Rossano and his majestice friends — Duke Heitger, trumpet; Dan Barrett, trombone; Dan Block, clarinet; Scott Robinson, tenor saxophone; Frank Tate, string bass; Hal Smith, drums — really know how to do it, to play the venerable repertoire with loving care so that it doesn’t seem stale or by-the-numbers, with heartfelt solos, intelligent ensemble work, and lovely tempos.

Here’s Kid Ory’s SAVOY BLUES:

Eddie Condon always mixed in beautiful ballads with the hot numbers, so Rossano features Dan Barrett in GHOST OF A CHANCE:

Since time was running out, the final number was compact — AFTER YOU’VE GONE.  But Rossano brilliantly said, “Four choruses, ensemble,” and offered us this memorable evocation of easy teamwork in the land of Hot:

Unforgettable.  And another reason to be grateful — to the musicians, to the traditions they embody, and to Nancy Hancock Griffith and Kathy Hancock.  We who were there know why.

May your happiness increase!

“THE JOYS OF D*******D” (PART ONE): ROSSANO SPORTIELLO, DUKE HEITGER, DAN BARRETT, SCOTT ROBINSON, DAN BLOCK, FRANK TATE, HAL SMITH (Cleveland Classic Jazz Party, September 15, 2017)

Let the truth come out: the glorious pianist Rossano Sportiello loves Dixieland. Yes, that naughty word so scorned by many jazz listeners.

[An update: since I published this blog, with the word spelled out in full, I have been rebuked by several esteemed jazz journalists, a few of them friends, for my daring to print the obscenity, as if I were wrapping myself in the flag of the Confederacy.  “‘D*******d’ is the name given to the kind of music Rossano heard, loved, and played in his Milan youth.  And — should sensibilities still be raw — it’s the name Louis gave to what he played.  Do I need to cite a higher authority?]

Not, as he will point out, the homogenized variety, but the music he grew up listening to: Eddie Condon, Pee Wee Russell, Bobby Hackett, and their noble colleagues.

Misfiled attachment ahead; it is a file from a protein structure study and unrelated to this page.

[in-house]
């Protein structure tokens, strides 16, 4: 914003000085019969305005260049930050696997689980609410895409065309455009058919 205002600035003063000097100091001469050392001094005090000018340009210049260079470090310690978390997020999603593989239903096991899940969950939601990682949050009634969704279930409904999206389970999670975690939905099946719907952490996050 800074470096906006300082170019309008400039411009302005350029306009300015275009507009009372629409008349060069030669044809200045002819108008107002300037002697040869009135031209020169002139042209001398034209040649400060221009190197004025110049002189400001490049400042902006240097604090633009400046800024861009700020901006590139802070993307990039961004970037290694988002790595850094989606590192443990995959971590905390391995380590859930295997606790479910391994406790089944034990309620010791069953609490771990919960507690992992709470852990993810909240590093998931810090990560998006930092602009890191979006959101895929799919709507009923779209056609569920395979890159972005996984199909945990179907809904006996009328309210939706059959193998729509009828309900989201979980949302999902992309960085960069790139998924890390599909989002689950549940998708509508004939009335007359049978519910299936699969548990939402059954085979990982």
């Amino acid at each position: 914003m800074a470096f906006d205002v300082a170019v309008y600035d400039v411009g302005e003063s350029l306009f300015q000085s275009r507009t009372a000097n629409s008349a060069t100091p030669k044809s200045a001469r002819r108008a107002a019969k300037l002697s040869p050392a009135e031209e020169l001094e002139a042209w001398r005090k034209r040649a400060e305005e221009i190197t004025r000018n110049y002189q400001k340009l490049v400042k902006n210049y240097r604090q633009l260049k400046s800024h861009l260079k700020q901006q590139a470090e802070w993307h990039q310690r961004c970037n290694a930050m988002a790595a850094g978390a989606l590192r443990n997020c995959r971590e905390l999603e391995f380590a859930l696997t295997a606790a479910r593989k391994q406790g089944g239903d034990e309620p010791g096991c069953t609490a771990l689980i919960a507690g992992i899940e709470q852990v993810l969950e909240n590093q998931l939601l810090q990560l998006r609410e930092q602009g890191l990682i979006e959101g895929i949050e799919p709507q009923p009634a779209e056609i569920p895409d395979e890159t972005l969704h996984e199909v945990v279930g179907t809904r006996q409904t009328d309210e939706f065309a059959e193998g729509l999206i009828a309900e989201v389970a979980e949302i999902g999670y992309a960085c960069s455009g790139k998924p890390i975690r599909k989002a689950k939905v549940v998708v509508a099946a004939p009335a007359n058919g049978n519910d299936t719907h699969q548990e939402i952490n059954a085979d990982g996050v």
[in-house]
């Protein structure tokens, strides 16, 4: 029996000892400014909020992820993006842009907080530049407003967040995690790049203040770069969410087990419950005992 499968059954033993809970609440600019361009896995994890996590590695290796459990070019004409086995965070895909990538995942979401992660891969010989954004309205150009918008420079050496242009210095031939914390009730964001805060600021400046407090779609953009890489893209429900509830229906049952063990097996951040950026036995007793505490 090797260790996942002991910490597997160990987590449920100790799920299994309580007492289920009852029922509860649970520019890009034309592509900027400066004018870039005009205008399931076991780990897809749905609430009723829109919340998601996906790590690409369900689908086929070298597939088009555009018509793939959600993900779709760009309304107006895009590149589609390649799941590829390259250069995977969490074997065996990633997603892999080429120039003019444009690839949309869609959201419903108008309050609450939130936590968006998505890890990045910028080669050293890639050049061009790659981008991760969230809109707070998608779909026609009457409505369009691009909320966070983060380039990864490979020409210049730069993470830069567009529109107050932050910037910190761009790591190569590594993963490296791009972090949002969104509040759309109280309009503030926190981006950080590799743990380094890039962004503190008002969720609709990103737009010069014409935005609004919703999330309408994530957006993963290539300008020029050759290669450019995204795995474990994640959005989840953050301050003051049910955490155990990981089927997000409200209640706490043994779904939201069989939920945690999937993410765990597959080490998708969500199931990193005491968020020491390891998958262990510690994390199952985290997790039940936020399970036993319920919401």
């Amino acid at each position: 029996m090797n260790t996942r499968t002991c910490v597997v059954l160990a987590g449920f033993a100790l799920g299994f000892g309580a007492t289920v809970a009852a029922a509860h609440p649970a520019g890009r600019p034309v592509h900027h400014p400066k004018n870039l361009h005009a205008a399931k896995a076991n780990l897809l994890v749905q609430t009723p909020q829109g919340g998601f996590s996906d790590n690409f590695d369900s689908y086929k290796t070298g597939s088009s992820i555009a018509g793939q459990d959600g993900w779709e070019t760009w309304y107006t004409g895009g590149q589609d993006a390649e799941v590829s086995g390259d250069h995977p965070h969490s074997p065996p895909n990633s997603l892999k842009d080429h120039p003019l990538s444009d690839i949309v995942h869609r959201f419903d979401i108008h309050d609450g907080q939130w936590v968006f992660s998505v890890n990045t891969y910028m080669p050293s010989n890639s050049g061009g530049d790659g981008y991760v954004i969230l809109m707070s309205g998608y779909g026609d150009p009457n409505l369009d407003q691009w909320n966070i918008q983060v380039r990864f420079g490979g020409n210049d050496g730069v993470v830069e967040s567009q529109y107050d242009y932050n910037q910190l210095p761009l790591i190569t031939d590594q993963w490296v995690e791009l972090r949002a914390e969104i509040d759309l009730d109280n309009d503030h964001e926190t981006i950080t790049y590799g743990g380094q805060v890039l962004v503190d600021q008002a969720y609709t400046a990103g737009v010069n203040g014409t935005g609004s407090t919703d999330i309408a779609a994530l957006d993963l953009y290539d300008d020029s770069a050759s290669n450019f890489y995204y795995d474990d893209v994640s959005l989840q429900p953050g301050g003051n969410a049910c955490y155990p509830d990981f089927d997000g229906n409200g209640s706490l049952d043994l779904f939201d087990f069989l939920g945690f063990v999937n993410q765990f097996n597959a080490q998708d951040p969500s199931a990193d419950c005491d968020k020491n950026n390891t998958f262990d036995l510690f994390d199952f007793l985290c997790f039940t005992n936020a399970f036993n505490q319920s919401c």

In 2017, for one of his sets at the much-missed Cleveland Classic Jazz Party, he chose to play the familiar repertoire . . . but with energy and love.  He called on Hal Smith, drums; Frank Tate, string bass; Dan Block, clarinet; Scott Robinson, tenor saxophone; Dan Barrett, trombone; Duke Heitger, trumpet, to accomplish this.  And even though these songs (or almost all of them) have been played to shreds by less-splendid musicians, they shine here.  Admire the relaxed tempos and fine dynamics: the hallmarks of players who remember what the songs are supposed to sound like, that MUSKRAT and BARBECUE have fine melodies that must be treated with care and admiration.

They began with the song Louis loved so well, STRUTTIN’ WITH SOME BARBECUE:

Again, thinking of Louis, a sweet-and-slow AIN’T MISBEHAVIN’:

Hot Five territory once more, but not too fast, for MUSKRAT RAMBLE:

There’s a second half, to come soon — classic performances, created on the spot.

Thanks not only to these delightful creators, but to Nancy Hancock Griffith and Kathy Hancock for making all this possible.  The Cleveland Classic Jazz Party is now only a sweet memory, but it was a glorious outpouring while it lasted.

May your happiness increase!

UNEARTHED TREASURES: MARTY GROSZ, DUKE HEITGER, DAN BARRETT, DAN BLOCK, SCOTT ROBINSON, ROSSANO SPORTIELLO, JON BURR, RICKY MALICHI at JAZZ AT CHAUTAUQUA (September 22, 2012)

A few more previously unseen beauties from the September 2012 appearance of Marty Grosz and his Sentient Stompers at the much-missed Jazz at Chautauqua, held at the Hotel Athenaeum.